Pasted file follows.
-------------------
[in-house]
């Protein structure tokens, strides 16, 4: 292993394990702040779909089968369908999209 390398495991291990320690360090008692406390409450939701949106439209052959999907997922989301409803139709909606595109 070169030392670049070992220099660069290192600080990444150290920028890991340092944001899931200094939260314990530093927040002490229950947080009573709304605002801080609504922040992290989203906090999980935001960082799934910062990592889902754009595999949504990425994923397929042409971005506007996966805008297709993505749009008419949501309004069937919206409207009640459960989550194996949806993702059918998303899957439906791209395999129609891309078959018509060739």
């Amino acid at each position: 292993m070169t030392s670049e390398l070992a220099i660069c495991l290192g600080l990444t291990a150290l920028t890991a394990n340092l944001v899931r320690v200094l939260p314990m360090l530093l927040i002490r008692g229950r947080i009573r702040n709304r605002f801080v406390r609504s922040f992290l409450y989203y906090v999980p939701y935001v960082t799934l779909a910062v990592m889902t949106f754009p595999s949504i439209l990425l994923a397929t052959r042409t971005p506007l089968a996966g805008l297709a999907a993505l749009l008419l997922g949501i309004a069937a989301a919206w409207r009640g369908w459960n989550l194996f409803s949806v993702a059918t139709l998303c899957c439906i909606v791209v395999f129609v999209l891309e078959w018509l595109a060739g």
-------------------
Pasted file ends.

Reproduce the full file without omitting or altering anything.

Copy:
[in-house]
């Protein structure tokens, strides 16, 4: 292993394990702040779909089968369908999209 390398495991291990320690360090008692406390409450939701949106439209052959999907997922989301409803139709909606595109 070169030392670049070992220099660069290192600080990444150290920028890991340092944001899931200094939260314990530093927040002490229950947080009573709304605002801080609504922040992290989203906090999980935001960082799934910062990592889902754009595999949504990425994923397929042409971005506007996966805008297709993505749009008419949501309004069937919206409207009640459960989550194996949806993702059918998303899957439906791209395999129609891309078959018509060739």
């Amino acid at each position: 292993m070169t030392s670049e390398l070992a220099i660069c495991l290192g600080l990444t291990a150290l920028t890991a394990n340092l944001v899931r320690v200094l939260p314990m360090l530093l927040i002490r008692g229950r947080i009573r702040n709304r605002f801080v406390r609504s922040f992290l409450y989203y906090v999980p939701y935001v960082t799934l779909a910062v990592m889902t949106f754009p595999s949504i439209l990425l994923a397929t052959r042409t971005p506007l089968a996966g805008l297709a999907a993505l749009l008419l997922g949501i309004a069937a989301a919206w409207r009640g369908w459960n989550l194996f409803s949806v993702a059918t139709l998303c899957c439906i909606v791209v395999f129609v999209l891309e078959w018509l595109a060739g």